This past Wednesday, Chief Judge Lippman gave his annual State of the Judiciary address, “Let Justice Be Done,” setting an ambitious agenda, including changing how and 16 and 17 years olds are treated in the judicial system and reforming the bail process. The Red Hook Community Justice Center and the Center for Court Innovation are helping the judiciary meet those goals through some of our latest programs.
The Chief Judge wants to change the way 16 and 17 year olds are treated in New York’s judicial system. New York is one of only two states in the country that prosecutes 16 and 17 year olds as adults. Every year, over 40,000 16 and 17 year olds are arrested in New York State, most for minor offenses. Studies show that 16 and 17 year olds do not have the same brain development and decision-making maturity as adults. We also know that most of these young offenders do not become adult offenders, but are at risk of being burdened with an adult criminal record for a foolish act they committed as a teen. For the past year, the Red Hook Community Justice Center and nine other sites around the states have piloted a new program called the Adolescent Diversion Program, which brought the best aspects of the criminal and family court systems together to more adequately handle these cases. Based on the success of the Adolescent Diversion Program, the Chief Judge wants to expand the approach across the state in a new Youth Division that will provide: full procedural protections for youth whose cases are not adjusted; no criminal records; and enhanced services and alternative-to-incarceration programs.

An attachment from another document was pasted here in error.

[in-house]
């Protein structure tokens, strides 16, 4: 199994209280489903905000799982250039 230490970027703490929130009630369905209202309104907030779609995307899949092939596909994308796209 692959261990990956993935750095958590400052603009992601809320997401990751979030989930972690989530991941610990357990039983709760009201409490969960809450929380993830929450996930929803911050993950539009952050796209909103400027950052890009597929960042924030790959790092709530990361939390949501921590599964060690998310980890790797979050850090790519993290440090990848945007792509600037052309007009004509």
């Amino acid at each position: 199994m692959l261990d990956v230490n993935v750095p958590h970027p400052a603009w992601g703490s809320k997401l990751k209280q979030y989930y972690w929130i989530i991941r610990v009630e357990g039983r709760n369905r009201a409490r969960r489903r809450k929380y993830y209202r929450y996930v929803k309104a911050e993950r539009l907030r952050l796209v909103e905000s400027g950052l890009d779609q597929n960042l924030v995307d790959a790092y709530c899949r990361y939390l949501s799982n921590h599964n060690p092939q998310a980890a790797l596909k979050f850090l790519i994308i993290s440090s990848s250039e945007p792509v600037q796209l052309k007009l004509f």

The bail reform movement, led in part by Herb Sturz starting in the 1960s in New York City, helped usher in many reforms that transformed New York’s justice system. These reforms led to the creation of organizations like the Vera Institute ofJustice and the Center forCourt Innovation.
Now Judge Lippman is calling on New York to finish what it started 50 years ago to achieve sensible bail reform. In almost every other state, judges are required to consider public safety when making a bail determination. However, in New York, judges are not permitted to do so. Defendants are only screened for their risk of failure to appear in court, not for their risk of committing a new crime. This results in the risk of dangerous defendants being put back in the streets. Judge Lippman wants to ensure that the state’s goal, “must be to ensure that pre-trial detention is reserved only for those defendants who cannot safely be released or who cannot be relied upon to return to court.” The state must also ensure that it is not unfairly incarcerating indigent defendants simply because they cannot meet minimum bail requirements, which essentially punishes defendants for being poor. KingsCounty District Attorney Charles Hynes, highlighted the Justice Center’s bail practices as one model for bail reform.
Chief Judge Lippman is also calling for reforms to expand supervised release. Incarcerating a defendant awaiting trial is very expensive. Currently, Nearly 30,000 people are held in New York State local Jails. On average, it costs $19,000 per person to incarcerate a defendant awaiting trial. An alternative is a supervised release program, which allows a defendant to safely stay in their community, while being monitored. This alternative costs about $3,000 - $4,600. The Center for Court Innovation will help develop a supervised release program for New York City that will target misdemeanor defendants awaiting trial who are held because they cannot meet minimum bail amounts.
These reforms can hopefully spark the innovation needed to make New York’s justice system more just, improve public safety, and save tax payers money.